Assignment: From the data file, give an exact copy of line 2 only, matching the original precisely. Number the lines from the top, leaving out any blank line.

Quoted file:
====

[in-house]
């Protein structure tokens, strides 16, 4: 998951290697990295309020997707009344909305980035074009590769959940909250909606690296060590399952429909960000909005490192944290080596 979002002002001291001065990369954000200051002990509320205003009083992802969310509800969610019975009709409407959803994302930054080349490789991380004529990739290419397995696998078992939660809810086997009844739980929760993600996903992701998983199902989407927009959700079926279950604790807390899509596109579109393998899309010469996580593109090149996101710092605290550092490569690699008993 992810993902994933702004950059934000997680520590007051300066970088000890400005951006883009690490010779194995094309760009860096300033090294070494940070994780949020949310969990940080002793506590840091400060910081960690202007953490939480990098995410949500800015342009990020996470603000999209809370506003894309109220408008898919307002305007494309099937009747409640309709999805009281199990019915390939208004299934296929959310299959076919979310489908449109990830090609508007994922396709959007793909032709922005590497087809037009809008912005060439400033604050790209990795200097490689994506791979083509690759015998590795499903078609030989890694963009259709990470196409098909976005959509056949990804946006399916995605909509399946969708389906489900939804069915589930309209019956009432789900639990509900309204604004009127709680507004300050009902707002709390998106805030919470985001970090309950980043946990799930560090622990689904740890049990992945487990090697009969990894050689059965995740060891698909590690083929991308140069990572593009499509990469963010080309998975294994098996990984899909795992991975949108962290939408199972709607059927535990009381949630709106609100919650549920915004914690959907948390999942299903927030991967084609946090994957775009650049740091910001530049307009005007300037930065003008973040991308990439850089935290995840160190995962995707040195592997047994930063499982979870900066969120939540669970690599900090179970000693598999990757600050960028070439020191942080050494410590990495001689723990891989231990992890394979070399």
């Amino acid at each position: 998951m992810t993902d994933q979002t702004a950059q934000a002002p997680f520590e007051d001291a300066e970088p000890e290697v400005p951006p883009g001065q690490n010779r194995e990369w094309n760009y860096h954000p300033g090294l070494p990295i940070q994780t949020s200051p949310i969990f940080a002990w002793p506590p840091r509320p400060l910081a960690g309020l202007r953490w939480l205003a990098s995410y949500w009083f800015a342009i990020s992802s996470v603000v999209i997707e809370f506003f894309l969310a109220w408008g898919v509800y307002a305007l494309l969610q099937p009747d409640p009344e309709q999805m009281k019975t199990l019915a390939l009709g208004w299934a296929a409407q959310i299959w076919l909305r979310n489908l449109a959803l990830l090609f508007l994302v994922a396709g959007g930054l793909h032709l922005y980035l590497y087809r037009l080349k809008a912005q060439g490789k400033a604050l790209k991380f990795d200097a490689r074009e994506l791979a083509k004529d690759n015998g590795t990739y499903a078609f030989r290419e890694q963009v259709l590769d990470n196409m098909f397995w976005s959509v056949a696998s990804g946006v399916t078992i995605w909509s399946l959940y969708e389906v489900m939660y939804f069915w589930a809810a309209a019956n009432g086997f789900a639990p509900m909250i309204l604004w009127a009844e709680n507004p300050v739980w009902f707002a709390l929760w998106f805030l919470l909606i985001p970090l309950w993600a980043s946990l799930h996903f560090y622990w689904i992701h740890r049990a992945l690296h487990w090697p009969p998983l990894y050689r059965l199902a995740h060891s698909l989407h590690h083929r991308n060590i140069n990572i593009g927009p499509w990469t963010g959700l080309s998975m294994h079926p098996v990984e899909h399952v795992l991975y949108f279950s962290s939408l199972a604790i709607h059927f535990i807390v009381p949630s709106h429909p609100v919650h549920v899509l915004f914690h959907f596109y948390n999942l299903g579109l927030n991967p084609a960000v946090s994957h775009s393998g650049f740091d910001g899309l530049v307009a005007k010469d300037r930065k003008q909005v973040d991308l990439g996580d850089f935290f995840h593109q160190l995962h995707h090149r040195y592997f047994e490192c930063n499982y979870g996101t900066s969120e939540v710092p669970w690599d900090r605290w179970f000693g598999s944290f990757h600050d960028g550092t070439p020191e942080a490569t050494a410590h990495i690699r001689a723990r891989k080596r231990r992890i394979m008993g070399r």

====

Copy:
């Protein structure tokens, strides 16, 4: 998951290697990295309020997707009344909305980035074009590769959940909250909606690296060590399952429909960000909005490192944290080596 979002002002001291001065990369954000200051002990509320205003009083992802969310509800969610019975009709409407959803994302930054080349490789991380004529990739290419397995696998078992939660809810086997009844739980929760993600996903992701998983199902989407927009959700079926279950604790807390899509596109579109393998899309010469996580593109090149996101710092605290550092490569690699008993 992810993902994933702004950059934000997680520590007051300066970088000890400005951006883009690490010779194995094309760009860096300033090294070494940070994780949020949310969990940080002793506590840091400060910081960690202007953490939480990098995410949500800015342009990020996470603000999209809370506003894309109220408008898919307002305007494309099937009747409640309709999805009281199990019915390939208004299934296929959310299959076919979310489908449109990830090609508007994922396709959007793909032709922005590497087809037009809008912005060439400033604050790209990795200097490689994506791979083509690759015998590795499903078609030989890694963009259709990470196409098909976005959509056949990804946006399916995605909509399946969708389906489900939804069915589930309209019956009432789900639990509900309204604004009127709680507004300050009902707002709390998106805030919470985001970090309950980043946990799930560090622990689904740890049990992945487990090697009969990894050689059965995740060891698909590690083929991308140069990572593009499509990469963010080309998975294994098996990984899909795992991975949108962290939408199972709607059927535990009381949630709106609100919650549920915004914690959907948390999942299903927030991967084609946090994957775009650049740091910001530049307009005007300037930065003008973040991308990439850089935290995840160190995962995707040195592997047994930063499982979870900066969120939540669970690599900090179970000693598999990757600050960028070439020191942080050494410590990495001689723990891989231990992890394979070399």